Chancellor’s Letter: Savoring Civility



Life moves fast for Vanderbilt students, whether they’re hustling to class, studying for a test, or catching up on social media. That’s why we thought putting in a “grab and go” counter at one of our new residential colleges would be such a popular idea.

We could not have been more wrong.

Student feedback indicated that they cherished the community and connectivity of dining together. Research backs them up, of course, with multiple studies through the years showing the health and learning benefits of a family meal. Taking the time to savor one’s food—and enjoy the company of others—offers nourishment that transcends any single ingredient.

As I look across America’s deeply divided cultural and political landscape, I’m reminded of our students’ simple request for a shared dining space. Perhaps we as Americans have abandoned too willingly face-to-face social interactions for a more virtual existence. In his observations of the U.S. political system in the 1830s, Alexis de Tocqueville noted the importance of a strong civil society to the proper functioning of democracy. This was accomplished, he wrote, through the formation not only of political interest groups, “but associations of a thousand other kinds—religious, moral, serious, futile. …”

If Vanderbilt is to live up to its mission of training future leaders, we cannot ignore the vital roles that civility and community play in society—no matter how harried or virtual our lives become.

In this issue you will read about a bold, $600 million initiative to reimagine Vanderbilt’s campus along West End Avenue, replacing aging dormitories with residential colleges designed to foster learning and community in those many hours outside the classroom. Already we have begun laying the groundwork in the area around Carmichael Towers (which will be replaced during the next three to four years) to create more shared spaces where students can connect with peers, faculty, visiting scholars and other community members.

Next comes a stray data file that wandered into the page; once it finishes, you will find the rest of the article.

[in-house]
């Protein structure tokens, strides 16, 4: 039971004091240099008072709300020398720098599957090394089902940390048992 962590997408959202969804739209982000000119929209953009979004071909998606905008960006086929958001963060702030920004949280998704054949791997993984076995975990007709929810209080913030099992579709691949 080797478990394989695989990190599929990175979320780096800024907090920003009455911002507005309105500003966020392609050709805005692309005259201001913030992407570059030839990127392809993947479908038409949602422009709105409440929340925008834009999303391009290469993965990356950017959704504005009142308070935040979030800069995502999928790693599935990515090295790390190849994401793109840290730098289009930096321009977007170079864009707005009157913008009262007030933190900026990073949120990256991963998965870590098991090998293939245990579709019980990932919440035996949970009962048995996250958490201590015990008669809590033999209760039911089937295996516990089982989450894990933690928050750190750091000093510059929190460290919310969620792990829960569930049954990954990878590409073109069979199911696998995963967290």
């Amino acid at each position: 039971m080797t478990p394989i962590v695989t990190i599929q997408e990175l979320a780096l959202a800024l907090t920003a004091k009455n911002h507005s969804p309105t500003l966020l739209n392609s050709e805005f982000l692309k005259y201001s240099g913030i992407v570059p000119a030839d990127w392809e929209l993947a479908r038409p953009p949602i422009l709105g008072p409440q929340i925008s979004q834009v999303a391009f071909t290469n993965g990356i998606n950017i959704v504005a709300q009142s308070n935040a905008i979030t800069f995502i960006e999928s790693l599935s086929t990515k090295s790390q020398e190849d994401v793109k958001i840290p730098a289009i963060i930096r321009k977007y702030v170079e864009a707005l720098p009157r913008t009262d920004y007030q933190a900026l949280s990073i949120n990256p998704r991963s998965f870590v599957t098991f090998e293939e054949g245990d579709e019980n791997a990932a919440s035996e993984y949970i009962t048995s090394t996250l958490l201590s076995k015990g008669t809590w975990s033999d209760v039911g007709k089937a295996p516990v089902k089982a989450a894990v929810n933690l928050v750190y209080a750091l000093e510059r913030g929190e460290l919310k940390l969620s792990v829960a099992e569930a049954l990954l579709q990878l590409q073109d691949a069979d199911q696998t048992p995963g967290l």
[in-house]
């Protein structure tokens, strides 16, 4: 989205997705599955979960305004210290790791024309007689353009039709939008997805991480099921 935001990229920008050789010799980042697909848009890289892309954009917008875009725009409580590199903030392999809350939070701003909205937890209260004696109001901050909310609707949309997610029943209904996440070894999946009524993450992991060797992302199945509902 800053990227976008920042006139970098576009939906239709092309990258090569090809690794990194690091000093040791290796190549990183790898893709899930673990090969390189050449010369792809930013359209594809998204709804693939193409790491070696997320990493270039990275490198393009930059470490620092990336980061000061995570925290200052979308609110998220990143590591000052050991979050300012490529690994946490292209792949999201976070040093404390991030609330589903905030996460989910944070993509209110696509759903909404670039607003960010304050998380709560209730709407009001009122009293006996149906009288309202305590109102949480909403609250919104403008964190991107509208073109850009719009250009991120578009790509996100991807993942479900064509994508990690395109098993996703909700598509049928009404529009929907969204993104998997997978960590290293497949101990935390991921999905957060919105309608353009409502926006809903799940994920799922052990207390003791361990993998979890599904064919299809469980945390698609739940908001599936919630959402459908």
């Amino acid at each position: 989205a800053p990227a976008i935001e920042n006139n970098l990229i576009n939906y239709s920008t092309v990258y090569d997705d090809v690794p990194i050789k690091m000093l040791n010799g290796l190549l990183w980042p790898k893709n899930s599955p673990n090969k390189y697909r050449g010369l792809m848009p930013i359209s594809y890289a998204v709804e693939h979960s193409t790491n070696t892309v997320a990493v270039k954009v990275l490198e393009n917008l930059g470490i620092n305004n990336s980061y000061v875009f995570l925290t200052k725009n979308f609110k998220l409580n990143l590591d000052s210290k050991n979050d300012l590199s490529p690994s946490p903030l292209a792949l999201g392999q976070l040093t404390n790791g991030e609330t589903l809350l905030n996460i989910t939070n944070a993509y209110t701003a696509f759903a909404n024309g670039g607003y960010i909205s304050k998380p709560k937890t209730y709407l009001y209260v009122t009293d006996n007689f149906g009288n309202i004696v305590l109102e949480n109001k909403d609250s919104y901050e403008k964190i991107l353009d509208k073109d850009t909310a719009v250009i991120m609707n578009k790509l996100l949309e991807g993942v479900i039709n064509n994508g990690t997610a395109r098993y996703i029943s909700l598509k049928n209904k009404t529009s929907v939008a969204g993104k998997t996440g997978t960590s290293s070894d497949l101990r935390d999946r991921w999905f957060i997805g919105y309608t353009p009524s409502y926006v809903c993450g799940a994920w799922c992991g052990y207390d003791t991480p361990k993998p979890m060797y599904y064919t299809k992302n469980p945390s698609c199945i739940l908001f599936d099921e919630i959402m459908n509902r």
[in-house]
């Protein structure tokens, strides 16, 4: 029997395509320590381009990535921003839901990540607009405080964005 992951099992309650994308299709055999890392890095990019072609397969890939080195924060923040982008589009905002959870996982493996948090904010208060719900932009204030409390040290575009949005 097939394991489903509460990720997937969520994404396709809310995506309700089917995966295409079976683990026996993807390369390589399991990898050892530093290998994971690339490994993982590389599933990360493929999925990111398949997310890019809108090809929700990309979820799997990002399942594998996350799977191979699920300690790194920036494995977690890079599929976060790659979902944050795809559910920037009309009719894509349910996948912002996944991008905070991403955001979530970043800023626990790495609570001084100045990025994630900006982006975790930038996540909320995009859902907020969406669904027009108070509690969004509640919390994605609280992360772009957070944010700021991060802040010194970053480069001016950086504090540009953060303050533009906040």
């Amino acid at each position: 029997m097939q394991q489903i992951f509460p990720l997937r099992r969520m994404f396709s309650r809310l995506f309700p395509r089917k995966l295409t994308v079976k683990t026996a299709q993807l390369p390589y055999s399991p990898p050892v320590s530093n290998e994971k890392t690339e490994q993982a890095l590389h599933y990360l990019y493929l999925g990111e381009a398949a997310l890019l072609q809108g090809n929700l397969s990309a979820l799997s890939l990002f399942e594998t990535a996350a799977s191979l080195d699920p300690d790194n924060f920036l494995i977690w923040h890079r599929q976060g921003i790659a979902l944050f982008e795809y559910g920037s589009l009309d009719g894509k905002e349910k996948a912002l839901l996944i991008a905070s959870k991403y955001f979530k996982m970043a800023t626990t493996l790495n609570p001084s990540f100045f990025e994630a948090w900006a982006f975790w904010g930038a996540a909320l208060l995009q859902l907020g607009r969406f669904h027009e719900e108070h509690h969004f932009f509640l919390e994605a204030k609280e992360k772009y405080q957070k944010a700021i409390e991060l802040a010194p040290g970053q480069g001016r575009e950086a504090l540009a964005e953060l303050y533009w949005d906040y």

There is also much to learn about civility and moral justice from those who came before us. Last fall turned bittersweet for many of us in the Vanderbilt community who had formed a close relationship with Perry Wallace, BE’70, the 2017 Distinguished Alumnus Award recipient and civil rights pioneer. The sad news of Perry’s passing arrived just a day before he and Godfrey Dillard, ’70, were honored as recipients of the Michael L. Slive Distinguished Service Award at the SEC Football Championship in Atlanta, and a few days before the on-campus premiere of a feature-length film about Perry’s integration of SEC varsity basketball. Read more about the premiere.

Even in his last days, Perry was teaching us lessons. He invoked the memory of his mother and “said through tears” that his dying wish was for institutions like Vanderbilt to give women greater opportunities to contribute to society. I encourage you to read a touching remembrance of Perry by his biographer, Andrew Maraniss, BA’92.


The idea of opening educational opportunities to those who may not otherwise have them inspired the generous philanthropy of the late Jim Clark—a legacy that continues with his daughter, Courtney Clark Pastrick, a Vanderbilt parent and trustee. This year marked the beginning of the A. James Clark Scholars Program in the School of Engineering, which each year will award scholarships to 10 deserving students hoping to use technical advances to bring about positive societal change.

As 2018 gets started, I take to heart our students’ lesson about the dining hall: Let’s slow down, take time to understand and appreciate the community around us, and ask how we can do better by our kids and by our country.



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